عنوان مقاله [English]
نویسندگان [English]چکیده [English]
In many earthquake source studies, the seismic source is assumed to have a double-couple (DC) source mechanism, matching shear motion on a planar fault. Observations of increasing quality and coverage, however, resolve departures from the DC model for many earthquakes and find some earthquakes, especially in volcanic and geothermal areas, that have strongly non-DC mechanisms. Burdick and Mellman (1976) used a time-domain inversion method to determine some of the complexity of the source time function. Several attempts have been made to explain the complexity of body waves from large earthquakes by using a multiple event model (Kikuchi and kanamori, 1982).
Deviation of earthquakes from the double-couple (DC) mechanism is an important, but delicate tool to study their source processes. It is believed that the earthquake focal mechanisms not only provide information regarding the stress field, but also give information about the rupture phenomena e.g. crack opening. Hence, the deviation from the double-couple mechanism is a matter of investigation. In fact, the study of the non-DC components makes opportunity to provide information about the earth processes. This information may be used to facilitate the operation of the geothermal energy and help predict volcanic activity. On the other side, the complex time history of energy release is a common attribute of large earthquake failures, as is the presence of non-uniform surface displacement along the outcrop of surface-breaking faults.
An interesting topic is the search for the connections between the non-DC events, multiple-double-couple events, segmentation of faults and their fractal properties. Critical papers emphasize difficulties in obtaining reliable non-DC components, e.g. due to noise, poor station coverage or incomplete structural models. Understanding non-DC earthquakes is important both for studying the process of faulting in detail and for identifying nonshear-faulting processes that apparently occur in some earthquakes.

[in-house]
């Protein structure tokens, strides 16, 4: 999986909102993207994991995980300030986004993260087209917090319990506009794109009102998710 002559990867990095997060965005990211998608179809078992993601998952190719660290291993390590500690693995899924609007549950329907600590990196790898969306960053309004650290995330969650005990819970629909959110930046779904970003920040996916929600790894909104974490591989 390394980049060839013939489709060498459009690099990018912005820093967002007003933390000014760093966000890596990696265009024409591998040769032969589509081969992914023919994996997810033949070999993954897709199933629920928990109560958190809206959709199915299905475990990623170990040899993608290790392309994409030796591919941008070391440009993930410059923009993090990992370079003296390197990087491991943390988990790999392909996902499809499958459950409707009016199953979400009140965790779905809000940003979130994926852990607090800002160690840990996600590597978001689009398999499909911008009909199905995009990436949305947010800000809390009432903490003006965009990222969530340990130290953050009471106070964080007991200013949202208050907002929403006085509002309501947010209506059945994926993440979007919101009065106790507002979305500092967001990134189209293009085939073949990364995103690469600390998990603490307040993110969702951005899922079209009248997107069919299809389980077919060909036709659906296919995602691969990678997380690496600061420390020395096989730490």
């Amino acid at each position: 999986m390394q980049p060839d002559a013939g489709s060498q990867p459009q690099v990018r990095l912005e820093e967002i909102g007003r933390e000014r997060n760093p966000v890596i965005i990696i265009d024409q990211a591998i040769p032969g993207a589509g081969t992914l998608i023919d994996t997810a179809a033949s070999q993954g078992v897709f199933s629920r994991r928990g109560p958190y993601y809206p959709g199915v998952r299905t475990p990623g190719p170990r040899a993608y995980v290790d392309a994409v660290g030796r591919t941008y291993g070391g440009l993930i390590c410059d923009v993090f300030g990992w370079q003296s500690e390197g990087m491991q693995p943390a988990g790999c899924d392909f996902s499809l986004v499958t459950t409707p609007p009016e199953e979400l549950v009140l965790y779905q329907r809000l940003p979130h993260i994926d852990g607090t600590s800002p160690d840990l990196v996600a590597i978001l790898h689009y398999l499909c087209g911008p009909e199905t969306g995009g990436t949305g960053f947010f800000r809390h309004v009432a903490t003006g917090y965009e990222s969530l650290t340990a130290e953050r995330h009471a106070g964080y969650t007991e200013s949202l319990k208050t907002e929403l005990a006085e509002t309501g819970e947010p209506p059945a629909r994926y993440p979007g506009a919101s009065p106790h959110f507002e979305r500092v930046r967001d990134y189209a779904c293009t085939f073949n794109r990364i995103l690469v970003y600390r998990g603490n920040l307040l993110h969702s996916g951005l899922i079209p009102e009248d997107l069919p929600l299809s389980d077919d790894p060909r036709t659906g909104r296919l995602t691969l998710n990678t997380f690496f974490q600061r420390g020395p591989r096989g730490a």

To assess the non-double-couple component, a new method is suggested, i.e., a hierarchic grid search of the centroid position and time, during which the double-couple percentage (DC%) convergence is studied (Sokos and Zahradnik, 2008). This article uses the iterative deconvolution of multiple point sources, based on Kikuchi and Kanamori (1991), often used to study complexity of earthquakes .The method was modified for regional distances by Zahradnik et al. (2005). The modification involves the full Green’s functions (Bouchon 1981, 2003). Possibly complex events are represented by multiple point source models, which may represent their isolated asperities (Zahradnik and Sokos, 2008). ISOLA calculates the moment tensors (MT) by the least-square fitting of the complete waveforms in the time domain (Zahradnik and Sokos, 2005).
Due to the significance of an earthquake rupture process and investigating whether an event of high non-DC percentage can consist of several subevents with slight spatial and temporal intervals, this survey involves more accurate investigation using synthetic seismograms and their analysis. In this study, synthetic seismograms are produced using CPS software package and the seismograms of the main earthquake and its subevent were summed together and the resulting seismogram provided a basis for further studies. In fact, by modeling a source of high non-DC percentage (resulted from summing two 100% DC subevents), the ability of ISOLA to distinguish two subevents with different focal mechanisms is analyzed. Frequency band, crustal velocity model, moment ratio of earthquakes and the added noise value are determined as factors affecting successful retrieval of the two subevents.